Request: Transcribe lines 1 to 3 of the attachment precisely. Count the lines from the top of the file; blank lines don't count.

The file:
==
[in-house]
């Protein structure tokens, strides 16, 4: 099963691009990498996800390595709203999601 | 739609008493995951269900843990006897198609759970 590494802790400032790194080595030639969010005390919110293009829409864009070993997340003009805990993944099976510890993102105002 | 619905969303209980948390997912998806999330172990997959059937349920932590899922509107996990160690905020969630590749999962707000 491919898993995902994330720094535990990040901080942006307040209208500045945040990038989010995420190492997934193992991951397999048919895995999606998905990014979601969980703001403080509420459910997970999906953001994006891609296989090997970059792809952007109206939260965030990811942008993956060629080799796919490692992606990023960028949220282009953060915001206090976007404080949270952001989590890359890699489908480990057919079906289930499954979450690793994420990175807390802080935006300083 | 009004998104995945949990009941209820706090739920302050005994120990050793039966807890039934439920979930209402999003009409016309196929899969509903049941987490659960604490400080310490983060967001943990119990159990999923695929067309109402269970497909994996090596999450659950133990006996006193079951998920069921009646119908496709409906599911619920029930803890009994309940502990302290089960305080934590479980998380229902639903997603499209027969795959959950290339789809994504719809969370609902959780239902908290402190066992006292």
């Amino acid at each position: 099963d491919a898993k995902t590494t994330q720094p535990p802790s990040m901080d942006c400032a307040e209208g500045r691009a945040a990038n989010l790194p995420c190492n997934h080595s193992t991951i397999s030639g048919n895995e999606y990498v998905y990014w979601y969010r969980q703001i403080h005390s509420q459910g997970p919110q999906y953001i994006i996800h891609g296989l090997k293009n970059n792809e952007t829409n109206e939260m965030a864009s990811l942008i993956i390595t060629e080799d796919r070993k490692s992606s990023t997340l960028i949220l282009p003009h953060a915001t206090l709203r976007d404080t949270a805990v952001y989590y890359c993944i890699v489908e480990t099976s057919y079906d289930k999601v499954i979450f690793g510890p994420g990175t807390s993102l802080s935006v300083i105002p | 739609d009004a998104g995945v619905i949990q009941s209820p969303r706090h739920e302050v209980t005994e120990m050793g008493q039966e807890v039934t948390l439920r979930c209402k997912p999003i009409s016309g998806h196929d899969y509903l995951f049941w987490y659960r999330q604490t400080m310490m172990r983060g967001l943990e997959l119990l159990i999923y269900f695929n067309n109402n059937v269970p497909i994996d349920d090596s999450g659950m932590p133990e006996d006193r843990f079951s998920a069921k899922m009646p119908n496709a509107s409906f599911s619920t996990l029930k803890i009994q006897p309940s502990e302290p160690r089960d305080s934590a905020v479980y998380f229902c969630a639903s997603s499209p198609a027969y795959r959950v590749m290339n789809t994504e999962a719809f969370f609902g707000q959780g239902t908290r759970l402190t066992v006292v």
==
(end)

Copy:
[in-house]
């Protein structure tokens, strides 16, 4: 099963691009990498996800390595709203999601 | 739609008493995951269900843990006897198609759970 590494802790400032790194080595030639969010005390919110293009829409864009070993997340003009805990993944099976510890993102105002 | 619905969303209980948390997912998806999330172990997959059937349920932590899922509107996990160690905020969630590749999962707000 491919898993995902994330720094535990990040901080942006307040209208500045945040990038989010995420190492997934193992991951397999048919895995999606998905990014979601969980703001403080509420459910997970999906953001994006891609296989090997970059792809952007109206939260965030990811942008993956060629080799796919490692992606990023960028949220282009953060915001206090976007404080949270952001989590890359890699489908480990057919079906289930499954979450690793994420990175807390802080935006300083 | 009004998104995945949990009941209820706090739920302050005994120990050793039966807890039934439920979930209402999003009409016309196929899969509903049941987490659960604490400080310490983060967001943990119990159990999923695929067309109402269970497909994996090596999450659950133990006996006193079951998920069921009646119908496709409906599911619920029930803890009994309940502990302290089960305080934590479980998380229902639903997603499209027969795959959950290339789809994504719809969370609902959780239902908290402190066992006292």
């Amino acid at each position: 099963d491919a898993k995902t590494t994330q720094p535990p802790s990040m901080d942006c400032a307040e209208g500045r691009a945040a990038n989010l790194p995420c190492n997934h080595s193992t991951i397999s030639g048919n895995e999606y990498v998905y990014w979601y969010r969980q703001i403080h005390s509420q459910g997970p919110q999906y953001i994006i996800h891609g296989l090997k293009n970059n792809e952007t829409n109206e939260m965030a864009s990811l942008i993956i390595t060629e080799d796919r070993k490692s992606s990023t997340l960028i949220l282009p003009h953060a915001t206090l709203r976007d404080t949270a805990v952001y989590y890359c993944i890699v489908e480990t099976s057919y079906d289930k999601v499954i979450f690793g510890p994420g990175t807390s993102l802080s935006v300083i105002p | 739609d009004a998104g995945v619905i949990q009941s209820p969303r706090h739920e302050v209980t005994e120990m050793g008493q039966e807890v039934t948390l439920r979930c209402k997912p999003i009409s016309g998806h196929d899969y509903l995951f049941w987490y659960r999330q604490t400080m310490m172990r983060g967001l943990e997959l119990l159990i999923y269900f695929n067309n109402n059937v269970p497909i994996d349920d090596s999450g659950m932590p133990e006996d006193r843990f079951s998920a069921k899922m009646p119908n496709a509107s409906f599911s619920t996990l029930k803890i009994q006897p309940s502990e302290p160690r089960d305080s934590a905020v479980y998380f229902c969630a639903s997603s499209p198609a027969y795959r959950v590749m290339n789809t994504e999962a719809f969370f609902g707000q959780g239902t908290r759970l402190t066992v006292v």